In the current economic environment, market deterioration has set up attractive buying opportunities, particularly as companies are forced to sell off assets to satisfy debtors and support balance sheets against further market unrest. However, buyers and sellers of distressed assets or troubled companies face unique risks. Whilst bargain basement prices might incentivise buyers to close a deal, if the fundamentals of the deal are flawed, the buyer will have to line up with all the seller's other unsecured creditors in order to seek financial recourse.
Risk allocation is always difficult to address in transactional deals. Sellers usually want to exit the target as cleanly as possibly, while buyers want to ensure that there is some financial and commercial certainty around the asset or the target company, usually through the provision of warranties and other protective mechanisms in the deal terms. This is particularly so, as the due diligence process may not bring all the risk factors to light.
Inaccuracies in representations and warranties made by the seller or the target company in connection with a merger or acquisition can result in costly liabilities. Buyers can be left without the ability to recover losses arising from these inaccuracies from the seller. Sellers can be forced to hand back a portion of the purchase price.
One option for the buyer is to utilise M&A transactional insurances to manage the credit risk of a distressed seller. M&A transactional insurance may provide a means of getting the deal done without either party having to assume an unwanted liability for future risks.
The most well known of these is Warranty & Indemnity (W&I) Insurance. This insurance can both protect a seller's position and give confidence to the buyer. Seen as a method of breaking through a stalemate in warranty negotiations, this form of insurance is today being structured into deal negotiations as part of the wider transaction strategy. Warranties Insurance helps protect buyers and sellers from financial losses resulting from inaccuracies in representations and warranties made in connection with acquisitions and other business transactions.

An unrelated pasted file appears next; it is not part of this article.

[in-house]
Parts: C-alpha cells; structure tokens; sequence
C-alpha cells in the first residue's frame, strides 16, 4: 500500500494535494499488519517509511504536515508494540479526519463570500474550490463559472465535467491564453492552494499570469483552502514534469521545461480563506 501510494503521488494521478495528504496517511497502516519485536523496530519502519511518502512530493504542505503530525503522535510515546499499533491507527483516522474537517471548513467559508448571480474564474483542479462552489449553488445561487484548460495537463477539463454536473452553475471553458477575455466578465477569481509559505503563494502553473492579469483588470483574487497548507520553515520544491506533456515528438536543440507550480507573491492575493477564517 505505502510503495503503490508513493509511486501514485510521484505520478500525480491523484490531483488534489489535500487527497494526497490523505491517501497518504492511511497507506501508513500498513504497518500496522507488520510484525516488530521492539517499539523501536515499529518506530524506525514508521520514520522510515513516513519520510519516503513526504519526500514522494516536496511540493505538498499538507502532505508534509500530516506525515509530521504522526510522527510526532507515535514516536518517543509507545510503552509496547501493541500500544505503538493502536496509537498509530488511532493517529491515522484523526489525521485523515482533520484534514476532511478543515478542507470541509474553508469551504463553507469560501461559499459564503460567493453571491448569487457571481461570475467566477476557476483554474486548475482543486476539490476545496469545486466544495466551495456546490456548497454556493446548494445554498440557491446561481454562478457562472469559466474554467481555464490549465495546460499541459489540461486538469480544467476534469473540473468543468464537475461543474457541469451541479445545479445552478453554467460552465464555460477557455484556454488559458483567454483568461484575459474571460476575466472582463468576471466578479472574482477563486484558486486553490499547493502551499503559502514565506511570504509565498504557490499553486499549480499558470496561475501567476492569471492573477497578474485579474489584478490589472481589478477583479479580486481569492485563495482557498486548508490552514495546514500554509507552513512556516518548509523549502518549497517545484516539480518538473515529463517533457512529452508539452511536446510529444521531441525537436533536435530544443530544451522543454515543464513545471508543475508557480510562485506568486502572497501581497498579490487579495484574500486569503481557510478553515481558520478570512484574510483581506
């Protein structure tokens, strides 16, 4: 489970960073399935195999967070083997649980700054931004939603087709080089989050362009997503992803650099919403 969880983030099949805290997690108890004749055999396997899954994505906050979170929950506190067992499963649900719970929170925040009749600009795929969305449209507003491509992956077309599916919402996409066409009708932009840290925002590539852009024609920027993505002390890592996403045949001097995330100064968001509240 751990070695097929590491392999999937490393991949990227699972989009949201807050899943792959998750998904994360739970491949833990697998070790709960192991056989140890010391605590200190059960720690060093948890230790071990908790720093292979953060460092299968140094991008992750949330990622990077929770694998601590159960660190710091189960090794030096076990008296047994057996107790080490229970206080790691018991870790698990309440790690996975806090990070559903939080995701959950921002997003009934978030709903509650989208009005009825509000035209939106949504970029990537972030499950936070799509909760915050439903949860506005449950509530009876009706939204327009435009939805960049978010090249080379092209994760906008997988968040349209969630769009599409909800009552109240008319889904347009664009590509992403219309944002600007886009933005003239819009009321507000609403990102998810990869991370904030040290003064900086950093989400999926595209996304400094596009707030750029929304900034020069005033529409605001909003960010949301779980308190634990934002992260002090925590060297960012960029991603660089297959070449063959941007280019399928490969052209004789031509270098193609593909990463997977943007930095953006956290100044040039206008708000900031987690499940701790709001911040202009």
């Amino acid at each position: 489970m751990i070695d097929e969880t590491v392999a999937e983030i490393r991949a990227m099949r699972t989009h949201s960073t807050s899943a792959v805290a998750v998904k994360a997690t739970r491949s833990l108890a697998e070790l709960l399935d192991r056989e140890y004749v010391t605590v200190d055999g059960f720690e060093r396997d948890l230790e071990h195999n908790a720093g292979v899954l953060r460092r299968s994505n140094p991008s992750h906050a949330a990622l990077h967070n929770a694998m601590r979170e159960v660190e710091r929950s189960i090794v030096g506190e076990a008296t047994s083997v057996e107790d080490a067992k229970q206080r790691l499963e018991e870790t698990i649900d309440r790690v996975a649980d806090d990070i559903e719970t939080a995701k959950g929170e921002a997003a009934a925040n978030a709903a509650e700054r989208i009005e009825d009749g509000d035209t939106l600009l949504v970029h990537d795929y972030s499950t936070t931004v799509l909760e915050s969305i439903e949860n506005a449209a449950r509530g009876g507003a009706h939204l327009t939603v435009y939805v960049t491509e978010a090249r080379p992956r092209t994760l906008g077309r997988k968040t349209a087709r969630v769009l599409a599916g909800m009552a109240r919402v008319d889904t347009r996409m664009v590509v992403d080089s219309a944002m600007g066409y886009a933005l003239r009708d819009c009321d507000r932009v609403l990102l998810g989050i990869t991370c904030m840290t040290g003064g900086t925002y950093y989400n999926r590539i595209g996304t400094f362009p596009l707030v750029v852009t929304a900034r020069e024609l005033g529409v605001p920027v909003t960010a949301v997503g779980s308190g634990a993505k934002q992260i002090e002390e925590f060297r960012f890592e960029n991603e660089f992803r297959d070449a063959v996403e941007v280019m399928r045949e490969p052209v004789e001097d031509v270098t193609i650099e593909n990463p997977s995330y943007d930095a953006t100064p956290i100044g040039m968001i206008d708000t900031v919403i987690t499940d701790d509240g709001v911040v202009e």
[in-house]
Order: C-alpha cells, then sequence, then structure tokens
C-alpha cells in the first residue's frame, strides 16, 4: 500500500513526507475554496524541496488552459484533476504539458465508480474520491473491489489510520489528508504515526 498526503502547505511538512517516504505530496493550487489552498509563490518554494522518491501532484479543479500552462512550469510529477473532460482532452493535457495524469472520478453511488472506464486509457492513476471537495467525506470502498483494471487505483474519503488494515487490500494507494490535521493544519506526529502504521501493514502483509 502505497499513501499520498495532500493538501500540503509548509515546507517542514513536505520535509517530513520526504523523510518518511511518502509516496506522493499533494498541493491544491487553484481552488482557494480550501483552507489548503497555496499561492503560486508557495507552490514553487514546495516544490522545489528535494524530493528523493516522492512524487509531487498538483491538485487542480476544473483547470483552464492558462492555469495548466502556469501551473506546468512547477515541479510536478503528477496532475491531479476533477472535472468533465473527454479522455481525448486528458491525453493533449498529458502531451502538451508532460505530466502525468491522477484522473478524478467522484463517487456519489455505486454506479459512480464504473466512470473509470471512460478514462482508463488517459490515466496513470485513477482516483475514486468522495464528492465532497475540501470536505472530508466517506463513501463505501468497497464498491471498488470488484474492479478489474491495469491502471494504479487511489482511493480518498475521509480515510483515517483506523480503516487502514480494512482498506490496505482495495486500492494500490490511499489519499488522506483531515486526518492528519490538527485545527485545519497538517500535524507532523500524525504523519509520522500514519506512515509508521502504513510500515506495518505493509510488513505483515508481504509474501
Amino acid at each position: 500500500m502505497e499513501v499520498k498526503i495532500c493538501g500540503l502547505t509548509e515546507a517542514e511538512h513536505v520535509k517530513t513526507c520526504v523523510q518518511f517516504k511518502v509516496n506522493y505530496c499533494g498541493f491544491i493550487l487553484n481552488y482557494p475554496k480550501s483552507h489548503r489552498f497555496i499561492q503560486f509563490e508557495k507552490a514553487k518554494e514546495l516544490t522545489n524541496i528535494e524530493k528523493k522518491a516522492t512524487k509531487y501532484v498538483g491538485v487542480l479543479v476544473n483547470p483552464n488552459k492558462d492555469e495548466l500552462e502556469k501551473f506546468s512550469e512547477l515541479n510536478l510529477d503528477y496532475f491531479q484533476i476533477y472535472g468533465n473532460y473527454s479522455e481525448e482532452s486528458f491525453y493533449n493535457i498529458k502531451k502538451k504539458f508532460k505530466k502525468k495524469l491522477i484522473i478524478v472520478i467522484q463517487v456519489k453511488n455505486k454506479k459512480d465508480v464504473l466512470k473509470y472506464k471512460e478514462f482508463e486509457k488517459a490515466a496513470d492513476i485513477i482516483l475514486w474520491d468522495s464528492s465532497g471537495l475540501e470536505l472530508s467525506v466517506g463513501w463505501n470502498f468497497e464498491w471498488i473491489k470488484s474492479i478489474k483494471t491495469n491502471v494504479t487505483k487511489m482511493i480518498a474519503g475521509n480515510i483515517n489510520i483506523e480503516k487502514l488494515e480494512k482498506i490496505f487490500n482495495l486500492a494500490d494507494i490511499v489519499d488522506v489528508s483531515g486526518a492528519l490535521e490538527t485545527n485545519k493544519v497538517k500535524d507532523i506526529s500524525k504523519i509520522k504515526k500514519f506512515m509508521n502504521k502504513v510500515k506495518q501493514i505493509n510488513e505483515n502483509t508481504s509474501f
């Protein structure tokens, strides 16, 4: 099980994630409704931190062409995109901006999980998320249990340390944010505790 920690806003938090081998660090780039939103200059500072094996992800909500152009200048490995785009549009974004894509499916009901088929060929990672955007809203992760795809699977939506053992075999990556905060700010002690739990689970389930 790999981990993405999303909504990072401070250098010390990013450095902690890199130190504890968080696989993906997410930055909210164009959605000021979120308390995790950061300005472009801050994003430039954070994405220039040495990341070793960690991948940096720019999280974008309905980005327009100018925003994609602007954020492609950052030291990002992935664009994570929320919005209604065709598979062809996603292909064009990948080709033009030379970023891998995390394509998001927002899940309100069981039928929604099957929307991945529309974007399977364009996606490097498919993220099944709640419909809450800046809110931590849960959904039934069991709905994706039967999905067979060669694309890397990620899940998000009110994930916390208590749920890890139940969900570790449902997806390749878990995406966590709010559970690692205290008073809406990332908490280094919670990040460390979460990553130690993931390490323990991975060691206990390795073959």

If the financial crisis deepens, more sellers will be forced to sell their assets while giving warranty protection to reassure buyers. But with more risk-adverse buyers and debt providers, some sellers might be unable to provide all the warranties and indemnities required. This is where recourse to W&I insurance can be helpful.
Similar insurance products are tax indemnity insurance and litigation buyout insurance, each of which are designed to close out known, but contingent, risks. Liability insurance (also known as loss mitigation) provides the buyer with a cap on liabilities that the buyer knowingly assumes under the deal.
Not every acquisition from a distressed (or near distressed) seller is the same, and these insurances will not suit every acquisition. Disposals executed on a take-it-or-leave-it basis are usually conducted on a no diligence, no warranties and no recourse basis in exchange for heavy discounts on the purchase price. However, many prospective buyers are finding this approach disagreeable and are heavily focused on the disclosure process and the risk allocation profile of the transaction. It is these types of deals, where due diligence appropriate to the deal has been undertaken, to which transactional insurance is best suited.
Transactional insurances allow the buyer to seek a way out directly against the insurer, rather than having to pursue the failing or failed seller. Under W&I Insurance, the purchaser may recoup losses suffered in the event of a breach of warranty or certain indemnities given by the seller in the sale agreement. Insurers seek to provide back-to-back cover with the warranty regime negotiated between the seller and buyer in the sale agreement and more recently have offered extended coverage for claims under certain indemnities for the target company's contingent liabilities.
The buyer should work with its legal and insurance advisers early in the deal structuring or negotiation to determine whether the risk will be insurable and to develop coverage that fits the risk allocation sought by the buyer.
In the current credit-constrained environment, acquisitions will inevitably require a higher equity contribution than previously. Transactional insurance is one tool that may help facilitate better protection of the capital committed. However, with decreasing prices, more products and increasingly risk-averse participants, we may see a time when such coverage could become a standard element in the majority of transactions, rather than a specialist tool for difficult or distressed environments.
Swaab was recently named a 2009 Winner in the ALB Employer of Choice awards, and was winner 'Best Law Firm in Australia (Revenue < $20m)' and 'Attribute Award for Exceptional Service (Australia Wide)' in the 2008 BRW- Client Choice Awards.
The content of this article is intended to provide a general guide to the subject matter. Specialist advice should be sought about your specific circumstances.